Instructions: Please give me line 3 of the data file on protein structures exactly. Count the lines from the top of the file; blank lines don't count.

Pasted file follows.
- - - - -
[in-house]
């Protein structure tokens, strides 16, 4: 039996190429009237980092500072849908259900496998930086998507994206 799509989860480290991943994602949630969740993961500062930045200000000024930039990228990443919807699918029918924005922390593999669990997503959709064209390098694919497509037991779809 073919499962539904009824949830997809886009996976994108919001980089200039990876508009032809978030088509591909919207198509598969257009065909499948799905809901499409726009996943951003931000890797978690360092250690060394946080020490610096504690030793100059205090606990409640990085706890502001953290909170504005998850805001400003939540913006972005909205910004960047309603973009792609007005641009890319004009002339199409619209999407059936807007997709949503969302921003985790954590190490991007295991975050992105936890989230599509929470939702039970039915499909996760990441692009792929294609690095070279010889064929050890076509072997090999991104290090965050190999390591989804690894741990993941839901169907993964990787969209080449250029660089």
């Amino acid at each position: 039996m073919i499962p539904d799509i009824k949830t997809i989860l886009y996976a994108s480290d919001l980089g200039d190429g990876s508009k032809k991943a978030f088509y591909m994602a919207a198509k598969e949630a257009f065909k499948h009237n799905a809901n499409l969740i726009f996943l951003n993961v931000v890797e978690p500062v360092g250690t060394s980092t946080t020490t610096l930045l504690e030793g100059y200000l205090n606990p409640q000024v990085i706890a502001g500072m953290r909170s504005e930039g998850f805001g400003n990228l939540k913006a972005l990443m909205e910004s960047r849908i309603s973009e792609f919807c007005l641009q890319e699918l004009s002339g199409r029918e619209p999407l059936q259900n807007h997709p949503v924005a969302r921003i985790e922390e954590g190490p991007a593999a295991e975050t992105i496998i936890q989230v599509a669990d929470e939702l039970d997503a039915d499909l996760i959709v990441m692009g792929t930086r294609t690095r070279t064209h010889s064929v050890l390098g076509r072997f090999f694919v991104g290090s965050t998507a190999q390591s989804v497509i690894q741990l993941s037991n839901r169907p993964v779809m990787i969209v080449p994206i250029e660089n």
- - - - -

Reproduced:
């Amino acid at each position: 039996m073919i499962p539904d799509i009824k949830t997809i989860l886009y996976a994108s480290d919001l980089g200039d190429g990876s508009k032809k991943a978030f088509y591909m994602a919207a198509k598969e949630a257009f065909k499948h009237n799905a809901n499409l969740i726009f996943l951003n993961v931000v890797e978690p500062v360092g250690t060394s980092t946080t020490t610096l930045l504690e030793g100059y200000l205090n606990p409640q000024v990085i706890a502001g500072m953290r909170s504005e930039g998850f805001g400003n990228l939540k913006a972005l990443m909205e910004s960047r849908i309603s973009e792609f919807c007005l641009q890319e699918l004009s002339g199409r029918e619209p999407l059936q259900n807007h997709p949503v924005a969302r921003i985790e922390e954590g190490p991007a593999a295991e975050t992105i496998i936890q989230v599509a669990d929470e939702l039970d997503a039915d499909l996760i959709v990441m692009g792929t930086r294609t690095r070279t064209h010889s064929v050890l390098g076509r072997f090999f694919v991104g290090s965050t998507a190999q390591s989804v497509i690894q741990l993941s037991n839901r169907p993964v779809m990787i969209v080449p994206i250029e660089n």